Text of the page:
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SOCIAL SECURITY: Wage-Indexing vs. Price Indexing Initial Benefits


SOCIAL SECURITY:  Wage-Indexing vs. Price Indexing Initial Benefits

The Social Security privatization proposal that appears to be favored by President Bush contains drastic reductions in Social Security benefits .  Under the proposal, benefits would be dramatically reduced by using "price indexing" rather than "wage indexing" when calculating initial Social Security benefits .   This little-known change in how initial Social Security benefits are calculated would "save" money for Social Security by drastically reducing benefits and the amount of pre-retirement earnings that are replaced by monthly Social Security benefits.  This change would not be voluntary and would impact future beneficiaries regardless of whether or not they opt for private accounts. It would result in a lower standard of living for future Social Security recipients and increased poverty among the elderly.

National Committee's Position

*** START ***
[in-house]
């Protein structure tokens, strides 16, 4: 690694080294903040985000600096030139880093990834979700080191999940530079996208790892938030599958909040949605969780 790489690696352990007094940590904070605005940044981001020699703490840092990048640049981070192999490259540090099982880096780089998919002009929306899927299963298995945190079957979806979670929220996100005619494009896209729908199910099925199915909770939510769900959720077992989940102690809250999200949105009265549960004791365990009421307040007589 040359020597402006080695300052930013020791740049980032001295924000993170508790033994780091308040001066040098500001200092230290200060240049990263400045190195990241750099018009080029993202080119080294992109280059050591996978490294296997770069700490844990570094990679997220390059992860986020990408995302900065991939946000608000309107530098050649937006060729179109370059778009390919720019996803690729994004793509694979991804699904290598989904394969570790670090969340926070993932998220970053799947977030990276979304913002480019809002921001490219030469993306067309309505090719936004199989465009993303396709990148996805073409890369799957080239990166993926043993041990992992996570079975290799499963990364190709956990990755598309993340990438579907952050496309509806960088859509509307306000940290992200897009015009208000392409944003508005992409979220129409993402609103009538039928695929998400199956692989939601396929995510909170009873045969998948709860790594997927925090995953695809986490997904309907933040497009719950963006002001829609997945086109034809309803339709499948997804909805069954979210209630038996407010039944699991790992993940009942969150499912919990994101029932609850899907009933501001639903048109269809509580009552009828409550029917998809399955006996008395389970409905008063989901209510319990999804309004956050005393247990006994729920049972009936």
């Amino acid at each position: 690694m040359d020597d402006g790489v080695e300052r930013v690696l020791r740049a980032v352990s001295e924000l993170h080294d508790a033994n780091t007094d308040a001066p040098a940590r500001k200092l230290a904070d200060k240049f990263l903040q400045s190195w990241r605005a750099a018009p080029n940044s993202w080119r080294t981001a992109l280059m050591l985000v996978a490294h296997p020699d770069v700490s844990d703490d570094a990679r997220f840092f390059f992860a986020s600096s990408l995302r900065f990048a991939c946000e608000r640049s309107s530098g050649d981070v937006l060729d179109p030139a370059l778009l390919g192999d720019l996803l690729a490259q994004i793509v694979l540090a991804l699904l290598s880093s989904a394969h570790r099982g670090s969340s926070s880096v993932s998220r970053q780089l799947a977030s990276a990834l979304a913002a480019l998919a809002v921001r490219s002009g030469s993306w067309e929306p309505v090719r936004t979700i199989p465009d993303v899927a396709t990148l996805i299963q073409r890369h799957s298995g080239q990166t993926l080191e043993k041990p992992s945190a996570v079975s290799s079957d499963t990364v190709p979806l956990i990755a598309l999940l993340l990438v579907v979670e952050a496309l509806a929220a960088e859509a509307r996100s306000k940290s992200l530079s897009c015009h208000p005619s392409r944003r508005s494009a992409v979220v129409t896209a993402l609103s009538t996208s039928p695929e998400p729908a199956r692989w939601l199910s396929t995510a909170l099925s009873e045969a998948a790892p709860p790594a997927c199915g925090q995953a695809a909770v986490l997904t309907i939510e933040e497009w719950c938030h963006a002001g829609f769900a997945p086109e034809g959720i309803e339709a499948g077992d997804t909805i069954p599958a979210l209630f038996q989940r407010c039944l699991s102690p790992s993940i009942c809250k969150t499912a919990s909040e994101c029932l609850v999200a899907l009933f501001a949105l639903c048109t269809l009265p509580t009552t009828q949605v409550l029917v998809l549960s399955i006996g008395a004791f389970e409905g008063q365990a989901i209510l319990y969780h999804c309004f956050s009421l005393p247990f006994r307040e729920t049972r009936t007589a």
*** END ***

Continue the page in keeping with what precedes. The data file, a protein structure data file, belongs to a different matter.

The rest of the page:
The National Committee to Preserve Social Security and Medicare opposes a shift from wage indexing to price indexing Social Security benefits. The plan President Bush favors as a model would cut Social Security benefits by nearly 50 percent for tomorrow's retirees. Such a change would condemn today's workers to a level of comfort in retirement that would be below that of their parents and would decline with each succeeding generation.  If retirees' purchasing power were limited to a price-based increase, they would never benefit from advances in the standard of living which they contributed to during their working years and that is enjoyed by the rest of society.  This proposal is yet another attempt by the privatizers to cut benefits, dismantle Social Security and force workers into a retirement that is loaded with risk.

Current Calculation Using Wage-Indexing

Using wage-indexing to calculate Social Security benefits guarantees that retirees' benefits are pegged to the standard of living at the time they retire, not the lower standard of living that existed in their early working years. The current benefit formula is intended to ensure that the replacement rate - the percentage of workers' pre-retirement earnings that are replaced by Social Security - remains constant whether someone retires today or in the future. 

A person's initial Social Security benefit is determined by a two-step process.  First, the worker's highest 35 years of earnings are indexed to wage growth, up to the year the worker reaches age 60, and then averaged.  This amount is divided by 12 to determine the average indexed monthly earnings (AIME) . Second, the Social Security benefit formula is applied to the worker's average indexed monthly earnings to determine the primary insurance amount (PIA) . A worker retiring at the normal retirement age in 2005 will receive: